Australia have been undone by one of the most unfortunate cases of ‘commentator’s curse’ during a gripping first Test defeat to India in Adelaide.
India recorded their first Test win in Australia since 2008, with a tense 31-run victory in the series-opener at Adelaide Oval.
It puts the tourists in the box seat to taste unprecedented success against Tim Paine’s shattered team.
The Aussies threatened to pull off an unthinkable record chase in Adelaide, only to fall agonisingly short.
Their predicament was summed up by an incredible piece of misfortune late in their second innings.
Mitchell Starc and Pat Cummins were starting to look dangerous at the crease, after combining for crucial late runs with their side already seven wickets down.
“This partnership, 41 from 98 and it is looking comfortable,” Michael Slater said on Channel Seven commentary.
Seconds after the remark, Mohammed Shami had Starc caught behind for 28 after a thick outside edge flew to wicketkeeper Rishabh Pant.
Starc’s dismissal seemed to spark the inevitable collapse when Cummins (28) fell a short time later.
However, Nathan Lyon and Josh Hazlewood dug in to set up a grandstand finish until the latter became the last Aussie wicket to fall, as India claimed a gripping win.
Australia resumed at 4-104 on day five, requiring a further 219 runs to overhaul an imposing target of 323 and complete a record-breaking chase.
Virat Kohli, clearly frustrated by a third-umpire verdict and some dropped catches that had the potential to prove costly, snaffled an edge at first slip to reduce Australia to 9-259.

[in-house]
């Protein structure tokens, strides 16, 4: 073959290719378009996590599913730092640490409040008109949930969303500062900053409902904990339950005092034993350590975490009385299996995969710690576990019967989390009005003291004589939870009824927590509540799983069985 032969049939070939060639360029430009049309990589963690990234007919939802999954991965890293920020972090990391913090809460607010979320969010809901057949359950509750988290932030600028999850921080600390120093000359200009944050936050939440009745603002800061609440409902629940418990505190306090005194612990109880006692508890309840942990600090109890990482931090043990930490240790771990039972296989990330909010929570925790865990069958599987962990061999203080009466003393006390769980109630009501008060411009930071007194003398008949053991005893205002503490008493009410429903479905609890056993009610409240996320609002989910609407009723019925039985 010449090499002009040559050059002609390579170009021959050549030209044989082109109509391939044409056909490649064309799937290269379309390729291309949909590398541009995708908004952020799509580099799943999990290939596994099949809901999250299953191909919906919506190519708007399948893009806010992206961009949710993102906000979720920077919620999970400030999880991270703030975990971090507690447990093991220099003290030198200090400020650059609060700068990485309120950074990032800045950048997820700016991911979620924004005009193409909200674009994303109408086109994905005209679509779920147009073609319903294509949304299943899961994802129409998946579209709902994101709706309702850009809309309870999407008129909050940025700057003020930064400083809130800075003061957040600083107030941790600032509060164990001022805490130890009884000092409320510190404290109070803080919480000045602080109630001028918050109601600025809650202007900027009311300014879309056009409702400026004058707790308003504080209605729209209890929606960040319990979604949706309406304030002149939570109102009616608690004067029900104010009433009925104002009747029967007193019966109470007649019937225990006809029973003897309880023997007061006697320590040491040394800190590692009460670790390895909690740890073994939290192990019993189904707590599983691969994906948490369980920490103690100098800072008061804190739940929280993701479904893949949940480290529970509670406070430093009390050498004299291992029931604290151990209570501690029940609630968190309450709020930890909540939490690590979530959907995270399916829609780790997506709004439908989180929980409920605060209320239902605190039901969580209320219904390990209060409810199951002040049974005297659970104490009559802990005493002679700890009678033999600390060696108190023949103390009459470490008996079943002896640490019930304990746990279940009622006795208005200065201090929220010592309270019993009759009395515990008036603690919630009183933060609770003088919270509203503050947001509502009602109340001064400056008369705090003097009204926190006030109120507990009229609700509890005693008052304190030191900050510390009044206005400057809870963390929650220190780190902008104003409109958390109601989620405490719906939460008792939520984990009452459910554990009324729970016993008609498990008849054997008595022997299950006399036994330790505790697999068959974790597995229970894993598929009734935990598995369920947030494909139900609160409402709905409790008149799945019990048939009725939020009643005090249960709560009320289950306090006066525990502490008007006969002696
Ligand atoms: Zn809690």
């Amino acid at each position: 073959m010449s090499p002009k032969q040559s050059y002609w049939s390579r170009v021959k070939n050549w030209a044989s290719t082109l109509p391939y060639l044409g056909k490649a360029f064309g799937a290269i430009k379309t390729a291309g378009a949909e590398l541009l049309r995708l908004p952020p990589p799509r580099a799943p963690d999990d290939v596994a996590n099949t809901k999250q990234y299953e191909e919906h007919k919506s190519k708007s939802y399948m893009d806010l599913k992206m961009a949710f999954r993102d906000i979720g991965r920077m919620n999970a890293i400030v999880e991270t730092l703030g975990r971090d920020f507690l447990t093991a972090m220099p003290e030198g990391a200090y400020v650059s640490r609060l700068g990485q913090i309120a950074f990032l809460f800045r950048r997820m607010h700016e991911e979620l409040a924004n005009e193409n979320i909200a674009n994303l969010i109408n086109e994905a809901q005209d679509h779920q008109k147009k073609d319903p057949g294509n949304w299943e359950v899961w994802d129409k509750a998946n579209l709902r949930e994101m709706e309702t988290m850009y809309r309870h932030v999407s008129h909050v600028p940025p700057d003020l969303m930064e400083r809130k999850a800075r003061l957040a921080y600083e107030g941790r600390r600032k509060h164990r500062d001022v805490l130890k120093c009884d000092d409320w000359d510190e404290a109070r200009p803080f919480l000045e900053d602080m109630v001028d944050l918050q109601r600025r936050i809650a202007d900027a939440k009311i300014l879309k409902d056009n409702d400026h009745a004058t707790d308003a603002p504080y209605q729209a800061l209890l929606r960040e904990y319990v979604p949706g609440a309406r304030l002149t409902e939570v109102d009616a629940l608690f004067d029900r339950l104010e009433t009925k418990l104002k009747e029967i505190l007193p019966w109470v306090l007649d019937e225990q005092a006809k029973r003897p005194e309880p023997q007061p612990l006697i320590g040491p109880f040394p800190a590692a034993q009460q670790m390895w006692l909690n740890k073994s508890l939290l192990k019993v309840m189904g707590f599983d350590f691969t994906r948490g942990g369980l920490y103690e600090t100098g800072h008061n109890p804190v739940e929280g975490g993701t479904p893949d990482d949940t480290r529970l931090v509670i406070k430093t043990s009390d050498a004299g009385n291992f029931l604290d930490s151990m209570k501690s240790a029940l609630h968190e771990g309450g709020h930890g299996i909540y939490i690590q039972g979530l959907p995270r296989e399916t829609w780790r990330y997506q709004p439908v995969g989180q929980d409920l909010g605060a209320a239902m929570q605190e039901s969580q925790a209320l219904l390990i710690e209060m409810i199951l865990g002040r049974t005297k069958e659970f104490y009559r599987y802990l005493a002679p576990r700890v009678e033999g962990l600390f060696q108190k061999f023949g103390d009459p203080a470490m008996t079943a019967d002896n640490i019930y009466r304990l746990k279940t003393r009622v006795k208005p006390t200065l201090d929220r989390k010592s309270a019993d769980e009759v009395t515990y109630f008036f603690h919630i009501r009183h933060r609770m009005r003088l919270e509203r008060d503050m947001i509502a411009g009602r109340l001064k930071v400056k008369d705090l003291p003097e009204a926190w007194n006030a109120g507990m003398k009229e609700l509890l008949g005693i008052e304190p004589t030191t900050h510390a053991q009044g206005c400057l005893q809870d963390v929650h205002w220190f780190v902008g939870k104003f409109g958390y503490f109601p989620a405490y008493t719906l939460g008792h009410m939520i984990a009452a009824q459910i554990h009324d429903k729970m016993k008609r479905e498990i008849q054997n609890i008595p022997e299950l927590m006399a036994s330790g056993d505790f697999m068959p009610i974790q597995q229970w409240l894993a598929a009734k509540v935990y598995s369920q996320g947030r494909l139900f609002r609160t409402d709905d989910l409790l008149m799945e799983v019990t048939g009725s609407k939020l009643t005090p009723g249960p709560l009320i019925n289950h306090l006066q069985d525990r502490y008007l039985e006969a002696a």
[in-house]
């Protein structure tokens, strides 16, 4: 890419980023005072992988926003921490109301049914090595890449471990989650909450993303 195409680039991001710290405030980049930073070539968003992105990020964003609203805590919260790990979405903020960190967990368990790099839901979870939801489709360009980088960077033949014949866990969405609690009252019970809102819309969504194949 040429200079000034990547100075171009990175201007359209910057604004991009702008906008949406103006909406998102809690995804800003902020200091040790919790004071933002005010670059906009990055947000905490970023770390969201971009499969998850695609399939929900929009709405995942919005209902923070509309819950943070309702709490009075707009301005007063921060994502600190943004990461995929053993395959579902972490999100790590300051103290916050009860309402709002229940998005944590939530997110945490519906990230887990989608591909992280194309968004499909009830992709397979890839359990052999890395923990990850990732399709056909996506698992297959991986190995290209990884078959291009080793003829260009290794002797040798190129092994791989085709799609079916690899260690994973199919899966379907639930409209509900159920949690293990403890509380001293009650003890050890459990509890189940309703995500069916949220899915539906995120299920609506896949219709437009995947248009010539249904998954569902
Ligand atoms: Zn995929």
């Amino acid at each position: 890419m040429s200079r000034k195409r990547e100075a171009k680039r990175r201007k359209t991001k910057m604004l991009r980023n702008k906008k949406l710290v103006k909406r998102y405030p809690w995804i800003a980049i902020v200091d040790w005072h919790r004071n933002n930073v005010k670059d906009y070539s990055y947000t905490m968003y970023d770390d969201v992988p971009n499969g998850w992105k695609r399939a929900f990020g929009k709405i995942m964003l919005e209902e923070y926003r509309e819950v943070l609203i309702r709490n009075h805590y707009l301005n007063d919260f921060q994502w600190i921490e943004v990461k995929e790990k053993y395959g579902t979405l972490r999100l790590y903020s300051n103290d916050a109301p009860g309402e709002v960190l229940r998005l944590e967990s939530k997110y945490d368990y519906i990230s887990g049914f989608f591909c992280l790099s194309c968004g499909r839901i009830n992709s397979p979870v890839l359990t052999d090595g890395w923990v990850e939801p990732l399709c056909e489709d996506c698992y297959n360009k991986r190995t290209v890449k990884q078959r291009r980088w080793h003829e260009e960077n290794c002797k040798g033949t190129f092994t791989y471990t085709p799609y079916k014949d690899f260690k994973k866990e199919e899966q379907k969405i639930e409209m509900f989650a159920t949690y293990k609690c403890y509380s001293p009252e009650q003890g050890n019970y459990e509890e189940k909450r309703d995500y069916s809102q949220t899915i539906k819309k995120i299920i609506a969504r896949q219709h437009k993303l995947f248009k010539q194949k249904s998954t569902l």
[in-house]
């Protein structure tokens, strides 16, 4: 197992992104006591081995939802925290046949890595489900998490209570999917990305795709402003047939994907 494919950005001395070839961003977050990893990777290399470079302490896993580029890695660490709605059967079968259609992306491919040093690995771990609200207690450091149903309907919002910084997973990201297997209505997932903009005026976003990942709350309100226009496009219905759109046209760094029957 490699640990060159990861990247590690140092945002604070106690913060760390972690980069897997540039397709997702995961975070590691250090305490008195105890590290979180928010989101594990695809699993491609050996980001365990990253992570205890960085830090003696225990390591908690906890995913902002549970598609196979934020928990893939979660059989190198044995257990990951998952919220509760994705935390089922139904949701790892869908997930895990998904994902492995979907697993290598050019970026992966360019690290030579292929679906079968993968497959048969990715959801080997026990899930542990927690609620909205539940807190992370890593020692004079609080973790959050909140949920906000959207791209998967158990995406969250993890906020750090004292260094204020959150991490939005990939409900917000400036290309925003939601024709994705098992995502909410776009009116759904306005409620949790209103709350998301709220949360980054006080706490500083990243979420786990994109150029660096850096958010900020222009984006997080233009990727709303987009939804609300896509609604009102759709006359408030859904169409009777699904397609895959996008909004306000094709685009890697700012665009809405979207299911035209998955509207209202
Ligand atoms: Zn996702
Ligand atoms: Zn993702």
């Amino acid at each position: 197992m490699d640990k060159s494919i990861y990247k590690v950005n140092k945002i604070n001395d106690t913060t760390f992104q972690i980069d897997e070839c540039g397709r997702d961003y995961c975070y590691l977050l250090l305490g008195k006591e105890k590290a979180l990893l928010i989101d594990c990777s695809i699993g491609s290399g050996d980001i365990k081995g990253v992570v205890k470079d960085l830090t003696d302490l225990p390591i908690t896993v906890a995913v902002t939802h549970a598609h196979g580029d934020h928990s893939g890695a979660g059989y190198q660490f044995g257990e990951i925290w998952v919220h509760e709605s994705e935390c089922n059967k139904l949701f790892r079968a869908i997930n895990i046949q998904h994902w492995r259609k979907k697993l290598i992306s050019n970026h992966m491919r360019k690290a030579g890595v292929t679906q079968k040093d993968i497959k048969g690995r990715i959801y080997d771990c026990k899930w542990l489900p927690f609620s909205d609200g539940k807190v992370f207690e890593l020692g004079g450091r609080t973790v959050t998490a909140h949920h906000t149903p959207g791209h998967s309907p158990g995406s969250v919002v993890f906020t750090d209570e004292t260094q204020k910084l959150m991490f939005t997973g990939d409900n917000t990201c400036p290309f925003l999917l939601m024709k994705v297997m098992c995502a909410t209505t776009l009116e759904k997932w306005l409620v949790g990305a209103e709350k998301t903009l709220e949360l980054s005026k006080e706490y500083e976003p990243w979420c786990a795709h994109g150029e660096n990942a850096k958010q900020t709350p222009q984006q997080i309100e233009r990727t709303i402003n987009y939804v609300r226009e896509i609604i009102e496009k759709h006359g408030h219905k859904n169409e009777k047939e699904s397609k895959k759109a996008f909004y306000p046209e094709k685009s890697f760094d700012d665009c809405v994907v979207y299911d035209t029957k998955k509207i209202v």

Kohli celebrated Cummins’ dismissal by hurling the ball at the ground, rightfully bullish given the victory equation was as simple as restricting the final-wicket stand to 62 runs or less.
The post-lunch session was extended by half-an-hour as India searched for their last wicket, finally delivered when offspinner Ravichandran Ashwin had Hazlewood out edging in the final over before tea.
Kolhi celebrated passionately and screamed in delight.
Nathan Lyon cut a distraught figure, finishing 38 not out after being dropped on seven.
“It’s pretty shattering. I’m really proud of the fight of our lower order,” Paine said.
“Over the five days, we had a number of opportunities to get ahead of the game and failed to.
“We take a lot of confidence from today. The way our guys fought was sensational – we just needed someone in our top six to go big like (Cheteshwar) Pujara did.”
Pujara, who scored 123 and 71 while spending 11 hours at the crease, was named man of the match.
Kohli admitted it was hard to stay calm on the frantic final day, when Shaun Marsh’s 60 and Paine’s 41 threatened to make things interesting.
“I wouldn’t say I was cool as ice but you just try not to show it,” Kohli said.
“The odds were stacked against them once we got Pat Cummins out.
“They gave it a go, tried their best but we executed our plans – eventually.”
Expectations of a dramatic finish grew as Australia fought hard in two gripping sessions.
Ashwin fluffed his lines before striking late, Paine suffered a finger injury that he later insisted wasn’t serious, and trash-talking keeper Pant made it an Indian record 11 dismissals for the match while missing two crucial chances.
The visitors created a breakthrough whenever Australia looked to have shifted momentum in their pursuit of a result that history suggested was impossible, with the highest chase in an Adelaide Test remaining the 6-315 that Australia achieved in 1902.
Paine’s miscued pull shot to the fifth ball he faced after lunch, having earlier offered counterpart Pant a chance on seven, looked like a hammer blow.
But Cummins and Starc, who weathered a blow to the helmet, shared a 41-run stand to create fresh doubt in India’s minds.
Starc went down swishing at Shami, only for Cummins to rebuild again in a 31-run partnership with Lyon.